Report from the Liberation Route Europe trails launch event

Under the watchful eye of six American veterans visiting Berlin after serving there in 1945, the LRE Foundation launched its international network of hiking trails on 22 July in the Allied Museum. “We are taking a pledge with you”, said managing director Rémi Praud, in the reassurance that the Liberation Route Europe’s mission and purpose will be fulfilled. “We will continue to grow with our partners across Europe to keep your stories alive as Liberation Route is creating the largest WWII memorial in Europe.”

The day started in the German-Russian Museum in Berlin-Karlshorst, where Rémi Praud, together with deputy director Jurriaan de Mol, and Margot Blank, curator of the museum, welcomed the special guests and a handful of international journalists in the Kapitulationssaal. “In this historic room, the High Command of the German Wehrmacht signed the unconditional surrender in front of representatives of the Soviet Union, the USA, Great Britain, and France on the night of 8-9 May 1945”, explained Blank, while her words were at times overwhelmed by the creaking of the antique wooden floor.

After a visit to the permanent exhibition documenting the war of conquest and annihilation led by the German Reich against the Soviet Union from both perspectives, and a lunch in the museum garden, it was time to move from Berlin East to the Allied Museum in Southwest Berlin, where American troops were stationed right after the war.

The director of the Allied Museum, Mr. Jürgen Lillteicher, welcomed the group, and the veterans toured the grounds under the inspiring guidance of curator Bernd von Kostka, who told compelling anecdotes while gazing at an original British candy bomber, a spy tunnel, and the original Checkpoint Charlie. 

From the original ‘outpost theatre’ of the US troops, hosts Praud and de Mol opened the launch event at 15:00, live-streamed on the Foundation’s channels. “We dreamed of our own Camino de Compostela” [the famous Spanish pilgrimage], smiled founder de Mol, explaining how it all started in 2008 as a regional initiative in the Netherlands. “Already then, we knew it belonged to a far bigger story”.  Ten years later, Liberation Route Europe was an extensive international network certified by the Council of Europe. “But we were still missing a very tangible aspect”, Praud continues, “We wanted to really connect those sights. Now you can follow in the footsteps of history with your own feet. And by bicycle, as well, in the future”, he smiled.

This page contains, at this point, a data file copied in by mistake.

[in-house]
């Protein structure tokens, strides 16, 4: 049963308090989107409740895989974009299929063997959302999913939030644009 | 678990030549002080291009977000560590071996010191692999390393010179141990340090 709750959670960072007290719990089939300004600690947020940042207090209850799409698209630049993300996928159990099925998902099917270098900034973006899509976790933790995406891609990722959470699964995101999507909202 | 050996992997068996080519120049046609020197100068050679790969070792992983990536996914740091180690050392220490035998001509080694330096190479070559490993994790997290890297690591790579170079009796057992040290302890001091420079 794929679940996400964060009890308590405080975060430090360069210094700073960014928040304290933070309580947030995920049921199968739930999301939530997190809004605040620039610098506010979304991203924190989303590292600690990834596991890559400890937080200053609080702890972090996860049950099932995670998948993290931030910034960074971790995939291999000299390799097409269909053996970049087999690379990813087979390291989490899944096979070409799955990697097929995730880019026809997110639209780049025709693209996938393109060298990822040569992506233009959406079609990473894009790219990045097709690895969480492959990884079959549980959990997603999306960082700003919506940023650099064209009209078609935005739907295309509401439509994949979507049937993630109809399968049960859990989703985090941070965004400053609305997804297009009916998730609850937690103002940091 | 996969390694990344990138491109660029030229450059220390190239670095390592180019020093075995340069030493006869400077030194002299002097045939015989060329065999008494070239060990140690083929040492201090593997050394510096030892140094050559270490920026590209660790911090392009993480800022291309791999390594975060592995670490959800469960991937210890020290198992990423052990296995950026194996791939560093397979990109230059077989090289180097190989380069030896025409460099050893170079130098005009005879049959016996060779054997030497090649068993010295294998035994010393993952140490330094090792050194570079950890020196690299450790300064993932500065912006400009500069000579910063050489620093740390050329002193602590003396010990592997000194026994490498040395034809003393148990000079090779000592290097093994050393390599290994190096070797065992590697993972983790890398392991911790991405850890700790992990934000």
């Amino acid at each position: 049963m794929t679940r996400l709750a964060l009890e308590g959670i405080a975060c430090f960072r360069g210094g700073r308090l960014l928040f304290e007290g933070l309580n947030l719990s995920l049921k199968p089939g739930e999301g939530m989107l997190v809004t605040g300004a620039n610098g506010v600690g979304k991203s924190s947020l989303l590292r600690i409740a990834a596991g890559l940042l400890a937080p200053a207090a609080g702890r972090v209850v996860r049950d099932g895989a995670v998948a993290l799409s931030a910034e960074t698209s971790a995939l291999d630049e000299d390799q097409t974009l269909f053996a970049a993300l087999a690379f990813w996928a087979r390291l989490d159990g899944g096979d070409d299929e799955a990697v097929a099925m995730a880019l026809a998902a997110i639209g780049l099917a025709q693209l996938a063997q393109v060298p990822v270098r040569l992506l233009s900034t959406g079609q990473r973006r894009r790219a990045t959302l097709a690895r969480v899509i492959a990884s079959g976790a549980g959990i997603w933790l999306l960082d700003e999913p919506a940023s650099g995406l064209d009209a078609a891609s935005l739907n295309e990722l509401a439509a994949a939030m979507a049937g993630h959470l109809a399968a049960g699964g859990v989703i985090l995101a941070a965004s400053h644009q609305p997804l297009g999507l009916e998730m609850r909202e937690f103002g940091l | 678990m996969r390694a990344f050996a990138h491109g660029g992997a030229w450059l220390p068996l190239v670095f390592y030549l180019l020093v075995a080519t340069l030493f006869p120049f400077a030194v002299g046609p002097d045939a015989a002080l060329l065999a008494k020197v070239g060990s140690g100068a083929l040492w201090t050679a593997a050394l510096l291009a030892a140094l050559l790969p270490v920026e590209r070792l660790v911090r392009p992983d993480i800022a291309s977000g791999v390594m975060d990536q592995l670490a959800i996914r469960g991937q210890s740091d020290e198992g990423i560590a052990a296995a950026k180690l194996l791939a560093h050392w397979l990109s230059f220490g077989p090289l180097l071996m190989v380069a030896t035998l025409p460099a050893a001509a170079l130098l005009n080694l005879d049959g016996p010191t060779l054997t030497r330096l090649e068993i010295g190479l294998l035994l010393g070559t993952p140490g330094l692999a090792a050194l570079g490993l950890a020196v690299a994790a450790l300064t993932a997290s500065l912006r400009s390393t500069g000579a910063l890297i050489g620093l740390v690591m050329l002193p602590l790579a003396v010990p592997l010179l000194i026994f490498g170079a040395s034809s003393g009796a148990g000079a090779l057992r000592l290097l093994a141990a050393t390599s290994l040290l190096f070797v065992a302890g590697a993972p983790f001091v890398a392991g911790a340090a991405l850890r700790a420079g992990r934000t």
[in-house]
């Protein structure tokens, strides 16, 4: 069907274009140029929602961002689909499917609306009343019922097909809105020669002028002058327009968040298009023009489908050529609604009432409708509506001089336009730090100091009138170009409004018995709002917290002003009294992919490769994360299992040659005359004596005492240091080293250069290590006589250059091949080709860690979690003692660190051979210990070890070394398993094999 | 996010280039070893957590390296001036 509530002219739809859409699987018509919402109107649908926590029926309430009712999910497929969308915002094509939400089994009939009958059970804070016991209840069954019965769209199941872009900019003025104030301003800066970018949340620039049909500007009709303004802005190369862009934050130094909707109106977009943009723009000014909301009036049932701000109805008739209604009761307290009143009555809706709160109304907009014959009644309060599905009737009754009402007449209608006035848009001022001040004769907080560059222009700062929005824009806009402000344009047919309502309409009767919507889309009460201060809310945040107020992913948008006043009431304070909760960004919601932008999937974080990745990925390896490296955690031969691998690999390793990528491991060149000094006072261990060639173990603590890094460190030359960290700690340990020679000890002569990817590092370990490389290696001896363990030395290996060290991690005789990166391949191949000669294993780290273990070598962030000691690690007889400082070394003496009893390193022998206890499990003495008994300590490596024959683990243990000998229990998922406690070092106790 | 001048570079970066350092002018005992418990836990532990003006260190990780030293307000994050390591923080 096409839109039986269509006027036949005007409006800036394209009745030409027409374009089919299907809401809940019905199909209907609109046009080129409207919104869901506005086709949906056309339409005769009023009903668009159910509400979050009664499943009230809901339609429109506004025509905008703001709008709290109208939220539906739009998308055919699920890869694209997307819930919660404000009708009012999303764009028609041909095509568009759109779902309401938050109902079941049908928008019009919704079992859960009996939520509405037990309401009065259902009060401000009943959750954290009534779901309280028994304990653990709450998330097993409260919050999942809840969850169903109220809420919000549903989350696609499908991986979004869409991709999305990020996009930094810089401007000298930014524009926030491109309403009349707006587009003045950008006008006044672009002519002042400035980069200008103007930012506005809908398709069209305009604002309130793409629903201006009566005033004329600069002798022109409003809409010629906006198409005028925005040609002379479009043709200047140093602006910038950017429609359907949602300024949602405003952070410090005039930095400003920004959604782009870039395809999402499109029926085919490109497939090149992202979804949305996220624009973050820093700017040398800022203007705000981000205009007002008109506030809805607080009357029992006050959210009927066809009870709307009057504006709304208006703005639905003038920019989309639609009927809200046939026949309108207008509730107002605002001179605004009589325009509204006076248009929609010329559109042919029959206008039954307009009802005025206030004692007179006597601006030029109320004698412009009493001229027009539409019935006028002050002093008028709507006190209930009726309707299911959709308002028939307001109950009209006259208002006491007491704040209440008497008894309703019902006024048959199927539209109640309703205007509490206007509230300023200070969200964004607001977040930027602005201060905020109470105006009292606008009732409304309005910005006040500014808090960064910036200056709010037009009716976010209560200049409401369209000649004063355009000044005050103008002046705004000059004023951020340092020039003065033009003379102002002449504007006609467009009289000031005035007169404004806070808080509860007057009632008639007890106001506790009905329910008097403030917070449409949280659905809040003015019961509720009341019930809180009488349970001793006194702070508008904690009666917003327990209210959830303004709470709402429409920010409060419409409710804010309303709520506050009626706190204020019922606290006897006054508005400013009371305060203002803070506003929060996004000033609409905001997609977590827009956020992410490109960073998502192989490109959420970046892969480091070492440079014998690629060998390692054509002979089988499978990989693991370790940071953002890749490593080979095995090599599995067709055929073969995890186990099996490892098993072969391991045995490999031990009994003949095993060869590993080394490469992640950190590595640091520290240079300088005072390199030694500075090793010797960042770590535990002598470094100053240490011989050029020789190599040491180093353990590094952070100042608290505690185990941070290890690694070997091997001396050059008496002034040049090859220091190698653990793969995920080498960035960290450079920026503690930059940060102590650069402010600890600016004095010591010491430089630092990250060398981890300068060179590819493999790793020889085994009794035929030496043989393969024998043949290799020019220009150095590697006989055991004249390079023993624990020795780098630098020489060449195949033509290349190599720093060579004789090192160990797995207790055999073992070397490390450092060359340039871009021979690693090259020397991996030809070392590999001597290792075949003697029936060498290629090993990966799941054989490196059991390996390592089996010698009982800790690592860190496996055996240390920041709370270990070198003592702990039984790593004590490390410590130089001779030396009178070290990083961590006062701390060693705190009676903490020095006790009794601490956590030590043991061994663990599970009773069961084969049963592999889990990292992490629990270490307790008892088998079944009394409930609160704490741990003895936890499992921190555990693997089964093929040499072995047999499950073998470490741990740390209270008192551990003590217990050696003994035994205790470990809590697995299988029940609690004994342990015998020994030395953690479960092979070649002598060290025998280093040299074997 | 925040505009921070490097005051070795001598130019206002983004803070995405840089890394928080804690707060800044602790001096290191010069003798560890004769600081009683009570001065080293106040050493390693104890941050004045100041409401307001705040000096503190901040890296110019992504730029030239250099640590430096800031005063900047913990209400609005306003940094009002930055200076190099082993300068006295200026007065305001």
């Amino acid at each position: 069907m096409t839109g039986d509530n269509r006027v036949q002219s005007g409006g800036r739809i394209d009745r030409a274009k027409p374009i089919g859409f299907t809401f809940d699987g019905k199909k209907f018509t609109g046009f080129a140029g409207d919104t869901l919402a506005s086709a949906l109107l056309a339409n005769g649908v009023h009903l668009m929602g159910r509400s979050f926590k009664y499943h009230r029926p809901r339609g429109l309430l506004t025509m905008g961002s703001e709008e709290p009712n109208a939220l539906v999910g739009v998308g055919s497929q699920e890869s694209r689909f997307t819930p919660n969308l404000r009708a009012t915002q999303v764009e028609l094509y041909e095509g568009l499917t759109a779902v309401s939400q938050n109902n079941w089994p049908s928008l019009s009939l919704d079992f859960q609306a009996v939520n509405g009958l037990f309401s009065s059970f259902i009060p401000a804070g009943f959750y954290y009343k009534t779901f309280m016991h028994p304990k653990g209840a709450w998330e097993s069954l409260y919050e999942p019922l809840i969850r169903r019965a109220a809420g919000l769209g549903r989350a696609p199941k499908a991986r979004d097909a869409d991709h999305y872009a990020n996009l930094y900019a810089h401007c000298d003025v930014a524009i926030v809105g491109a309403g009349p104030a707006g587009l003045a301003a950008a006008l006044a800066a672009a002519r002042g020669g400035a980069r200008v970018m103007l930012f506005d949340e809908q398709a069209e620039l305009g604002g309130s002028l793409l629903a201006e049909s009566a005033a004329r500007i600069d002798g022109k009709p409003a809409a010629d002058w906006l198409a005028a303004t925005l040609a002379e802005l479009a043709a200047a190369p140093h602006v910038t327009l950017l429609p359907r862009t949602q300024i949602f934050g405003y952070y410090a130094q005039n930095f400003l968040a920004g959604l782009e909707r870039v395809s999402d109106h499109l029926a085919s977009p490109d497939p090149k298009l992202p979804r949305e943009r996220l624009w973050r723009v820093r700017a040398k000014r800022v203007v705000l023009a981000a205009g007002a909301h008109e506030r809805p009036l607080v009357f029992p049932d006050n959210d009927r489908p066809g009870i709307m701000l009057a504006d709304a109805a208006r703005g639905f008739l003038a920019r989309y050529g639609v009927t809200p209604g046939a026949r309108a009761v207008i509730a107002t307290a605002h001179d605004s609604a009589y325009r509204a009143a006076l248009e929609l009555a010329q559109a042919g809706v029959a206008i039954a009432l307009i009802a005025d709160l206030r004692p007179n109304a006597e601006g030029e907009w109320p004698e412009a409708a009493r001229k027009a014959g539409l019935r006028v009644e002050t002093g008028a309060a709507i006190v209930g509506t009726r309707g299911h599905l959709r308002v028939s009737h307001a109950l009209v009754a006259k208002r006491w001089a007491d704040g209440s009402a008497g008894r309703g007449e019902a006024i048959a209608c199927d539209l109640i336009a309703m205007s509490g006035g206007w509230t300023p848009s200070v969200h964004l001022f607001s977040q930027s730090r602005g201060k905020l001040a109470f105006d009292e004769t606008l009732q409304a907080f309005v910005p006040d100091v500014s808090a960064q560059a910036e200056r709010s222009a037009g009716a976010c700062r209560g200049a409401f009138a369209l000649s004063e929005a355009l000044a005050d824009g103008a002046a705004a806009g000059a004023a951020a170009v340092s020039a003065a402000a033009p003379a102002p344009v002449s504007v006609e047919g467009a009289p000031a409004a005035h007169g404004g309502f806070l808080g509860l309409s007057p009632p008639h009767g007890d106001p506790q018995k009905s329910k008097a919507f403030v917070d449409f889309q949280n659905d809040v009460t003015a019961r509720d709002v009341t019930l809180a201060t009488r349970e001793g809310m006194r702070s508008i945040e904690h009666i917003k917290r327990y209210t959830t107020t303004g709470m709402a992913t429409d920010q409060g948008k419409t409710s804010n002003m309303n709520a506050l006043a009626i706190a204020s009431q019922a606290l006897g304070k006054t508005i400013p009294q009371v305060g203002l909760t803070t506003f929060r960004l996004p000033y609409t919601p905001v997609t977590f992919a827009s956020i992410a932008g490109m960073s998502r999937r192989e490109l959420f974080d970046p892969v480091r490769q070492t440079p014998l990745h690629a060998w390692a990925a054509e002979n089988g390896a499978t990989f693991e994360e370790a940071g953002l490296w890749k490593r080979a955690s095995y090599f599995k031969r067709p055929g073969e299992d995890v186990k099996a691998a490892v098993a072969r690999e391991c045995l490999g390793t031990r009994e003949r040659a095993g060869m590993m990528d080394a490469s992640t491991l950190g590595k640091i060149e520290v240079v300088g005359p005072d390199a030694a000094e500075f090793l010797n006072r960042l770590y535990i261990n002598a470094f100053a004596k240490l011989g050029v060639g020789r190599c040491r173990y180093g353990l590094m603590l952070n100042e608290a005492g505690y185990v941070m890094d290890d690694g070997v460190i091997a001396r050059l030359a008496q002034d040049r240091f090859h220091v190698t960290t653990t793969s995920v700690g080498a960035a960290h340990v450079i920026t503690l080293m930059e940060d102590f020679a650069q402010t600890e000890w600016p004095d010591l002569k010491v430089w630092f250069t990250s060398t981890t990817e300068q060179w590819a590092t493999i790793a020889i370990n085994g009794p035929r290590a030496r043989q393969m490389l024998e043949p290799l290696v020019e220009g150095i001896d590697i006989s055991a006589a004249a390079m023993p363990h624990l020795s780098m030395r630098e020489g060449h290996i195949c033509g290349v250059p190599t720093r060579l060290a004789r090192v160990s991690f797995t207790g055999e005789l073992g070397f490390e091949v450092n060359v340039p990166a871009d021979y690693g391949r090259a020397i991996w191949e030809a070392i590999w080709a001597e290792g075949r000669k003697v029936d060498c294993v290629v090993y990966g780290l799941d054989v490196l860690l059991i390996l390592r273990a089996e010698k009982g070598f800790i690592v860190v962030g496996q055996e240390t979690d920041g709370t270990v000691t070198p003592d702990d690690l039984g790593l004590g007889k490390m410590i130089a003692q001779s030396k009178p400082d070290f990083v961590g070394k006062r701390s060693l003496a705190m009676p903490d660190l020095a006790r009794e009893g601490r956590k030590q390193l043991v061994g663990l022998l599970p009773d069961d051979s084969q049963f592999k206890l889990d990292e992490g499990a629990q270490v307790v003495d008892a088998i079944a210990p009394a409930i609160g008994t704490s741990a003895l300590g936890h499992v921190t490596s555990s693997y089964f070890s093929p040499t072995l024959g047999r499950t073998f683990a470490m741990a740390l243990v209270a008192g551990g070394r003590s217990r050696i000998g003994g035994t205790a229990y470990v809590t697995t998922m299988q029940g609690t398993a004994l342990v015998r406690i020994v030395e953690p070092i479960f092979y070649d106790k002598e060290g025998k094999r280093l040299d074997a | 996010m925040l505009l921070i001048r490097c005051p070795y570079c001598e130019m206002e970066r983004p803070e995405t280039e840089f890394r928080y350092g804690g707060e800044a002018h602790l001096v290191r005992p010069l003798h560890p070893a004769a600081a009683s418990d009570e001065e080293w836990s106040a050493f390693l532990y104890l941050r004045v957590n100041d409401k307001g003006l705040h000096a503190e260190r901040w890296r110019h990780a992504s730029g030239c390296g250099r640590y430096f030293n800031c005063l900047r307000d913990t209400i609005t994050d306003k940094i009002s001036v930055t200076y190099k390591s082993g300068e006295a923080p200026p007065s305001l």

De Mol pointed out that the Liberation Route Europe hiking trail network is unique and has the direct support of the German government and the vfonds (Dutch Foundation for Peace, Freedom and Veteran Support). One of the people making this possible is German MP and LRE Foundation’s patron, Martin Schulz. In his introductory message, Schulz said: “To commemorate is a duty, especially of my generation, the first one in Europe born, and – I hope – until death, living in freedom, democracy and a kind of liberty no generation before has known.”

More personal messages from LRE supporters and partners followed, as well as from Daniel Libeskind, architect and designer of the ‘Vectors of Memory’, the special trail markers on the Liberation Route Europe trails. The Director-General of the German Ministry of Foreign Affairs, Andreas Görgen, had a special message for hikers: “Go for it. Put on your shoes and experience the wonderful landscapes you are walking in. Go back home and contribute to freedom, to peace and to what will be the grand task of the 21st century: diversity and sustainability.” Attending guests and viewers were taken on a virtual hike along the Liberation Route Europe in Portsmouth, Normandy, the Ardennes, the Hürtgen forest, the Netherlands, and ultimately in Berlin.

For the veterans, the trip to Berlin is, without exception, very meaningful. “The target of my unit was Berlin”, says 95-year-old sergeant William Bill Casassa. “We fought up to the Elbe river. That was the end of the fighting for the entire American army. It took me 76 years to get back – to get to Berlin”. He referred to the American war cemetery in Margraten, the Netherlands. “That’s where our guys are. I hope future generations visit places like that and learn about what happened.”

LRE Foundation Chairman, Ed Kronenburg, closed the launch event with a special message for the veterans and for the future: “We have to continue to tell the stories you have told us. Your stories provide hope, strength and graciousness in times of uncertainty”. “We have to inspire the younger generations and teach them the values of freedom, democracy, and equality and the need to defend these values. We have to fight for them on a daily basis.”